There are all sorts of things that can give us joy - our favourite food, seeing a friend, conquering a physical challenge, or even just a good Dad joke! But when it comes to a life filled with joy, there's a bit more to it, so here's a list of 5 things you need to know about experiencing the fullness of joy or 'inexpressible' joy as it's described in the Bible (1 Peter 1:8).
1. You Can't Have Everything That Will Give You Joy
It seems kind of obvious to say, but it's an important thing to realise. If you fill your life with finding joy in making money, then that will cut into the amount of time you have for finding joy in relationships. If you want to maximise the joy to be found in eating donuts, then you probably won't get to enjoy a slim waistline. If you choose to find joy in lots of different experiences, you may not get to have the joy of being really good at one specific task. So we inevitably have to make decisions about what we will find joy in.
2. Most Experiences Give a Decreasing Return of Joy
Again, fairly obvious, but just because I enjoy something, it doesn't mean that I will find more joy in getting more of it. Though it might be enjoyable to eat one donut, by the time you get to your tenth in a sitting, I doubt you will be receiving the same joy. So there is a place for balance. But even trying to find the right balance can be stressful and joy zapping in its own way, as we get worried we're not getting it right. What is the way through to joy?
3. The Greatest Joy Is Found Through a Relationship With Jesus
This might sound a bit full-on, but it's actually a fairly well-tested conclusion. In the Old Testament, King Solomon, who had almost unlimited resources on his hands, gave the question a fair crack and documented his conclusions in the book of Ecclesiastes. He concluded, 'Fear God and keep his commandments, for this is the duty of all mankind' (Ecclesiastes 12:13). Joy was found in the right relationship with the Creator. And Paul in the New Testament found a very similar thing. He said that he considered every other source of joy:
'garbage, that I may gain Christ and be found in him, not having a righteousness of my own that comes from the law, but that which is through faith in Christ—the righteousness that comes from God on the basis of faith.' (Philippians 3:9)
Paul found in Christ Jesus, that he was rightly related to his Maker and in turn rightly related with his fellow man, and that there was no higher joy than this. Life, after all, is about relationships, the way to have a perfectly operating relationship is through Jesus Christ. He has died to bring forgiveness and allows us to stand with Him before Father God. What does this mean for how we live life?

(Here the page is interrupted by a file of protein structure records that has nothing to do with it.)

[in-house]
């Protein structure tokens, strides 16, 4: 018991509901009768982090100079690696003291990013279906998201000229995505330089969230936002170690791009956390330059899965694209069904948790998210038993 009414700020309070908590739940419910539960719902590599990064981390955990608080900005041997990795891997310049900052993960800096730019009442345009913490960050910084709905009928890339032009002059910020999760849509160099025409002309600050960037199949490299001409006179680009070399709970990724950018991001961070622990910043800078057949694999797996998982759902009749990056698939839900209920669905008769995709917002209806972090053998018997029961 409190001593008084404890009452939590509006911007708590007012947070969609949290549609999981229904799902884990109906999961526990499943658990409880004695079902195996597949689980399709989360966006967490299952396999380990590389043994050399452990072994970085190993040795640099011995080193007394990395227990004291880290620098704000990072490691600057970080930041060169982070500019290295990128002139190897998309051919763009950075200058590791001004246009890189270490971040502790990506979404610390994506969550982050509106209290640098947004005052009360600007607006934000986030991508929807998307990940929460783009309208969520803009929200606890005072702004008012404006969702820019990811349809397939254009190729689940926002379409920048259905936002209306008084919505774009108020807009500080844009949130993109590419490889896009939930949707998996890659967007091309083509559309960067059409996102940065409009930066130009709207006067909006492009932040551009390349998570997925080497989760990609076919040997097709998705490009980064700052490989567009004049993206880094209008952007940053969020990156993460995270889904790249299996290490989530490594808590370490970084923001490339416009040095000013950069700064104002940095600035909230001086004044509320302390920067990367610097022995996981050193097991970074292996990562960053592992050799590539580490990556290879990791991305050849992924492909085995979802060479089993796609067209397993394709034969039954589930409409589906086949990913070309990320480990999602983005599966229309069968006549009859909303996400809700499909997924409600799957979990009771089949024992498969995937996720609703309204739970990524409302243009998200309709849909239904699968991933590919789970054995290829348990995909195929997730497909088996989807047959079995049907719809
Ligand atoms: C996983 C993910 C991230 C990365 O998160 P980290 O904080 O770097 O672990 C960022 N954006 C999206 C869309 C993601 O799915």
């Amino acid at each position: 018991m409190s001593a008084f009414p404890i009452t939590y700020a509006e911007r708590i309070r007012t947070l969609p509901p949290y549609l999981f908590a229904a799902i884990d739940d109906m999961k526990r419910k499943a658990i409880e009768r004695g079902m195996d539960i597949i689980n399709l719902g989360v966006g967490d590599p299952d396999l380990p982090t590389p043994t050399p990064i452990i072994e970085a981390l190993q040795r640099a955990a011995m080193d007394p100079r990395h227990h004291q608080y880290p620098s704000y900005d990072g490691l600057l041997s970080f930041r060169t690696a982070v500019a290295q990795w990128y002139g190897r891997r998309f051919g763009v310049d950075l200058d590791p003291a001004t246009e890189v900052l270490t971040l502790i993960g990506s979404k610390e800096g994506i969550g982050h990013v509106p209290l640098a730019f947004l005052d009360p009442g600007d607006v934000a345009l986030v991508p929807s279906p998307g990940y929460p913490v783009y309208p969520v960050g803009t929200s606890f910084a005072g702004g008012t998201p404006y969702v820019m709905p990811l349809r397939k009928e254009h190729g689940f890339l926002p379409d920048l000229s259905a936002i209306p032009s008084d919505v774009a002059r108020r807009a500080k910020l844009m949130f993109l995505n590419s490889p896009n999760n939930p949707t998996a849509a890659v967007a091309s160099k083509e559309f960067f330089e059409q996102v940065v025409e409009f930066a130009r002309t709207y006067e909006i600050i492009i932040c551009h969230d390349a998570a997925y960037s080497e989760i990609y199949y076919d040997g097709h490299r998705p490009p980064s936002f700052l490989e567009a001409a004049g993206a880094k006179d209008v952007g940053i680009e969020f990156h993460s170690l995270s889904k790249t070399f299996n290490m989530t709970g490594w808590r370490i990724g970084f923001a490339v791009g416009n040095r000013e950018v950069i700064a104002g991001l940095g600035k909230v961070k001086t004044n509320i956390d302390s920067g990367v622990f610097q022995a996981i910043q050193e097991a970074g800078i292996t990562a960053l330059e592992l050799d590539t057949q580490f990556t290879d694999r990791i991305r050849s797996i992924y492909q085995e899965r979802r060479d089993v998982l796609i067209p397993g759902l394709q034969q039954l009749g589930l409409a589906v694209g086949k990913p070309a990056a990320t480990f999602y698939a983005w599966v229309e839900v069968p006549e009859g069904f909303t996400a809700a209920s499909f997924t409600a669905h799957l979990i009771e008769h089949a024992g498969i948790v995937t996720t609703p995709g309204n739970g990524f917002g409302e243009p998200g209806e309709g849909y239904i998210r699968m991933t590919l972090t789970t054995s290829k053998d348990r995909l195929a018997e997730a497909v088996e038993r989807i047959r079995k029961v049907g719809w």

4. Allow Your Priorities to Be Radically Re-evaluated For Joy
In Philippians, Paul describes part of his journey to Joy.
'I consider everything a loss because of the surpassing worth of knowing Christ Jesus my Lord, for whose sake I have lost all things.' (Philippians 3:8)
Paul learned to radically re-evaluate, even things that he had previously considered profitable to him. As he followed Christ Jesus, he had 'lost all things', literally, he had to suffer the loss of all things, but in the process, he'd come to appreciate that knowing Jesus through faith, was even better than the things he'd previously valued.
What would it look like to re-evaluate your priorities? Maybe there's something you so value that it's stopping you from following Christ in the first place. Maybe you're going through a season where you're having to let go of a good thing, to pursue the better thing of relationship with Jesus Christ.
5. Imagine Finding the Greatest Joy Possible
A relationship with Jesus might at times feel to you like it's intangible. Eating a donut is tangible. Finding joy in a relationship with Jesus is a little more complex. But then so are most things of real worth in life. You have to press in a little, spend some time, some blood/ sweat/ tears, to get the greater joy of a relationship. Can you imagine pressing in with Jesus and finding what the apostle Paul and so many Christians after him have found, that 'whatever were gains to me I now consider loss for the sake of Christ' (Philippians 3:7).
About the Author
Jai Wright is a Christian Minister, who founded and leads MAKE Church in Mackay, Qld. He recently published the book, Life Plugged In: Connecting with the Source of Peace, Power and Purpose.
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